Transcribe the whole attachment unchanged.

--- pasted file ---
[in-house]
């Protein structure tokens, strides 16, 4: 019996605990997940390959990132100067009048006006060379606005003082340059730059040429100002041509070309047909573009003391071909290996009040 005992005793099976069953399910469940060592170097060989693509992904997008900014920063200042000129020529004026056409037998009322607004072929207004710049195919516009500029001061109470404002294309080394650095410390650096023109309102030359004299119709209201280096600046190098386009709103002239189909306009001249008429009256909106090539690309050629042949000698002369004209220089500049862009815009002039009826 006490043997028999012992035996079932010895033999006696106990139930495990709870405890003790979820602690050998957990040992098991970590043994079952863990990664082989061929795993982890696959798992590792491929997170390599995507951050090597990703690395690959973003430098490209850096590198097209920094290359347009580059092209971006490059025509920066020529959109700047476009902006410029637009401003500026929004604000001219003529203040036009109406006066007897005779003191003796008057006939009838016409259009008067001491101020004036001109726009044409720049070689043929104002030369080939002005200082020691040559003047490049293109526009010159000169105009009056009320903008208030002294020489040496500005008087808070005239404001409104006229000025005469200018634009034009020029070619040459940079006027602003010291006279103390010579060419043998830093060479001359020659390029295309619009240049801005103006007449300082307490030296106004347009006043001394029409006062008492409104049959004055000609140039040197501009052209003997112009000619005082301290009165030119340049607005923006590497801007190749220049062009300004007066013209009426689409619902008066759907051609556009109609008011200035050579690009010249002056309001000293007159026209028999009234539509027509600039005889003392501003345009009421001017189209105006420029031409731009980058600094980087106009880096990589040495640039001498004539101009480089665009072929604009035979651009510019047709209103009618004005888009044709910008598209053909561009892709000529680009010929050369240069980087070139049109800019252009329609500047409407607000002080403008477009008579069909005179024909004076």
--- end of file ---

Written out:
[in-house]
């Protein structure tokens, strides 16, 4: 019996605990997940390959990132100067009048006006060379606005003082340059730059040429100002041509070309047909573009003391071909290996009040 005992005793099976069953399910469940060592170097060989693509992904997008900014920063200042000129020529004026056409037998009322607004072929207004710049195919516009500029001061109470404002294309080394650095410390650096023109309102030359004299119709209201280096600046190098386009709103002239189909306009001249008429009256909106090539690309050629042949000698002369004209220089500049862009815009002039009826 006490043997028999012992035996079932010895033999006696106990139930495990709870405890003790979820602690050998957990040992098991970590043994079952863990990664082989061929795993982890696959798992590792491929997170390599995507951050090597990703690395690959973003430098490209850096590198097209920094290359347009580059092209971006490059025509920066020529959109700047476009902006410029637009401003500026929004604000001219003529203040036009109406006066007897005779003191003796008057006939009838016409259009008067001491101020004036001109726009044409720049070689043929104002030369080939002005200082020691040559003047490049293109526009010159000169105009009056009320903008208030002294020489040496500005008087808070005239404001409104006229000025005469200018634009034009020029070619040459940079006027602003010291006279103390010579060419043998830093060479001359020659390029295309619009240049801005103006007449300082307490030296106004347009006043001394029409006062008492409104049959004055000609140039040197501009052209003997112009000619005082301290009165030119340049607005923006590497801007190749220049062009300004007066013209009426689409619902008066759907051609556009109609008011200035050579690009010249002056309001000293007159026209028999009234539509027509600039005889003392501003345009009421001017189209105006420029031409731009980058600094980087106009880096990589040495640039001498004539101009480089665009072929604009035979651009510019047709209103009618004005888009044709910008598209053909561009892709000529680009010929050369240069980087070139049109800019252009329609500047409407607000002080403008477009008579069909005179024909004076």